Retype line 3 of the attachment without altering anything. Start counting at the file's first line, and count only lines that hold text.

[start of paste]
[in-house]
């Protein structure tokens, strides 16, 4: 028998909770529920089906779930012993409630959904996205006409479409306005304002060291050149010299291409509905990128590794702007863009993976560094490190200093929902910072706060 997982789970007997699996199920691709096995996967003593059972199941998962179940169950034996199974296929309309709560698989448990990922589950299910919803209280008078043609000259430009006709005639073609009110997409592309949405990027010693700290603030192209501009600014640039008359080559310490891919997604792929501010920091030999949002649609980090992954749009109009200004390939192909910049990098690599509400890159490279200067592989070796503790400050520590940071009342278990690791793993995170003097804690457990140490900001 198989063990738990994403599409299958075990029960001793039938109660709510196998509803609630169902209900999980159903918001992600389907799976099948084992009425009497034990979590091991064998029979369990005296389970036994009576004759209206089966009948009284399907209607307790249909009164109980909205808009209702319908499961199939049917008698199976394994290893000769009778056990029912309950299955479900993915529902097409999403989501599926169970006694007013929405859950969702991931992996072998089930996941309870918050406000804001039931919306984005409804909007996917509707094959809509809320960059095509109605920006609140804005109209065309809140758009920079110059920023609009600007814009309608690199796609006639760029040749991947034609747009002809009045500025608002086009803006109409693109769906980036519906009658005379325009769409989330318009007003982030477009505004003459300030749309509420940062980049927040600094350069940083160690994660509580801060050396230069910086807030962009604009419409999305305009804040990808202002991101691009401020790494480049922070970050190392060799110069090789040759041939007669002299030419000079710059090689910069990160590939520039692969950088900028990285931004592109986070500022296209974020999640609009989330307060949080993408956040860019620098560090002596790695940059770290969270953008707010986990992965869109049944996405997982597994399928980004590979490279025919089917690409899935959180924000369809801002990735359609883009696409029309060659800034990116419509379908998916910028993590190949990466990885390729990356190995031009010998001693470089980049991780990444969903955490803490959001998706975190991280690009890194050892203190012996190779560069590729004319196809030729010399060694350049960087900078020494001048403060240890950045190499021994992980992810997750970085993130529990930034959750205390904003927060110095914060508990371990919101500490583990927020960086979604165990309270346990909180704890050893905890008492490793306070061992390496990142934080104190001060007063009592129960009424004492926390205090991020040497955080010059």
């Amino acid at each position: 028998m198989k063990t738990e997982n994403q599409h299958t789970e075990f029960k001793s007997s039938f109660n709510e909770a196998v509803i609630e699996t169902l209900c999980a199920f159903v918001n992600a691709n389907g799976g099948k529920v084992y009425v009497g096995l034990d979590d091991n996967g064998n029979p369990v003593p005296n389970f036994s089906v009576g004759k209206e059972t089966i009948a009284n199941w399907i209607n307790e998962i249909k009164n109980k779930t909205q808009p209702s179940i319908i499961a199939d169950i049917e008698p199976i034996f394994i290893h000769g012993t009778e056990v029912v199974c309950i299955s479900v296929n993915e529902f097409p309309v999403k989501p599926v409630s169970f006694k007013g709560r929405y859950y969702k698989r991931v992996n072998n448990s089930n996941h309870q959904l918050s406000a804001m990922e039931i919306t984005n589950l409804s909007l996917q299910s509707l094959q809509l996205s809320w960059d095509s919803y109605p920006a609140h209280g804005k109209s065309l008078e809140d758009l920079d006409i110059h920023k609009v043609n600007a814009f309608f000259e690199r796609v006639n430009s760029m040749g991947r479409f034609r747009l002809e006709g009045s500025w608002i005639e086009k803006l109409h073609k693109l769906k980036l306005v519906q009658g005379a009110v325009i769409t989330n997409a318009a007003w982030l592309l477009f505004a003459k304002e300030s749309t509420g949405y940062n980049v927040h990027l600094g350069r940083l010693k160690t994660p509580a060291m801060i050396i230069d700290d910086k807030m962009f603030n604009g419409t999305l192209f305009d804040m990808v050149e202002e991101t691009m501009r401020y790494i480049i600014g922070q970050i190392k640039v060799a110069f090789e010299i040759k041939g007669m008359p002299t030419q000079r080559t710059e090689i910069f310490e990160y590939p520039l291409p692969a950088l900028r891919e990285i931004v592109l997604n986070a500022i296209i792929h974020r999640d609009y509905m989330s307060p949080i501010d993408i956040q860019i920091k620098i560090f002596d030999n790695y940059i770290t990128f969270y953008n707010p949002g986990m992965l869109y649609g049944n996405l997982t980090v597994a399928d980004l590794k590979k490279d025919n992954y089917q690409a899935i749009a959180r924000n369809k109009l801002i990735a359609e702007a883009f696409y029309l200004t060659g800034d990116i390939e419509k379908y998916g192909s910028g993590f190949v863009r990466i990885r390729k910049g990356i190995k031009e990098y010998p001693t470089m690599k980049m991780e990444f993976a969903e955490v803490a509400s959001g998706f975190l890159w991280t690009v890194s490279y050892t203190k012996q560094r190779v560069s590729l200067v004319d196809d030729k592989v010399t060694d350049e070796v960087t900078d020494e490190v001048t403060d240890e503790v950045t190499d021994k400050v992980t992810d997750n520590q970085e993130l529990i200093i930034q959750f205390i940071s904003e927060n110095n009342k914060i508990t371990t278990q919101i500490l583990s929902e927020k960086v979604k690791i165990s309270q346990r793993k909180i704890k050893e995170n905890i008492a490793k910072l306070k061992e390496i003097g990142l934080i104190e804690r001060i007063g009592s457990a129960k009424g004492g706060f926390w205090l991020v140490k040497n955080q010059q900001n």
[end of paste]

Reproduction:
């Amino acid at each position: 028998m198989k063990t738990e997982n994403q599409h299958t789970e075990f029960k001793s007997s039938f109660n709510e909770a196998v509803i609630e699996t169902l209900c999980a199920f159903v918001n992600a691709n389907g799976g099948k529920v084992y009425v009497g096995l034990d979590d091991n996967g064998n029979p369990v003593p005296n389970f036994s089906v009576g004759k209206e059972t089966i009948a009284n199941w399907i209607n307790e998962i249909k009164n109980k779930t909205q808009p209702s179940i319908i499961a199939d169950i049917e008698p199976i034996f394994i290893h000769g012993t009778e056990v029912v199974c309950i299955s479900v296929n993915e529902f097409p309309v999403k989501p599926v409630s169970f006694k007013g709560r929405y859950y969702k698989r991931v992996n072998n448990s089930n996941h309870q959904l918050s406000a804001m990922e039931i919306t984005n589950l409804s909007l996917q299910s509707l094959q809509l996205s809320w960059d095509s919803y109605p920006a609140h209280g804005k109209s065309l008078e809140d758009l920079d006409i110059h920023k609009v043609n600007a814009f309608f000259e690199r796609v006639n430009s760029m040749g991947r479409f034609r747009l002809e006709g009045s500025w608002i005639e086009k803006l109409h073609k693109l769906k980036l306005v519906q009658g005379a009110v325009i769409t989330n997409a318009a007003w982030l592309l477009f505004a003459k304002e300030s749309t509420g949405y940062n980049v927040h990027l600094g350069r940083l010693k160690t994660p509580a060291m801060i050396i230069d700290d910086k807030m962009f603030n604009g419409t999305l192209f305009d804040m990808v050149e202002e991101t691009m501009r401020y790494i480049i600014g922070q970050i190392k640039v060799a110069f090789e010299i040759k041939g007669m008359p002299t030419q000079r080559t710059e090689i910069f310490e990160y590939p520039l291409p692969a950088l900028r891919e990285i931004v592109l997604n986070a500022i296209i792929h974020r999640d609009y509905m989330s307060p949080i501010d993408i956040q860019i920091k620098i560090f002596d030999n790695y940059i770290t990128f969270y953008n707010p949002g986990m992965l869109y649609g049944n996405l997982t980090v597994a399928d980004l590794k590979k490279d025919n992954y089917q690409a899935i749009a959180r924000n369809k109009l801002i990735a359609e702007a883009f696409y029309l200004t060659g800034d990116i390939e419509k379908y998916g192909s910028g993590f190949v863009r990466i990885r390729k910049g990356i190995k031009e990098y010998p001693t470089m690599k980049m991780e990444f993976a969903e955490v803490a509400s959001g998706f975190l890159w991280t690009v890194s490279y050892t203190k012996q560094r190779v560069s590729l200067v004319d196809d030729k592989v010399t060694d350049e070796v960087t900078d020494e490190v001048t403060d240890e503790v950045t190499d021994k400050v992980t992810d997750n520590q970085e993130l529990i200093i930034q959750f205390i940071s904003e927060n110095n009342k914060i508990t371990t278990q919101i500490l583990s929902e927020k960086v979604k690791i165990s309270q346990r793993k909180i704890k050893e995170n905890i008492a490793k910072l306070k061992e390496i003097g990142l934080i104190e804690r001060i007063g009592s457990a129960k009424g004492g706060f926390w205090l991020v140490k040497n955080q010059q900001n």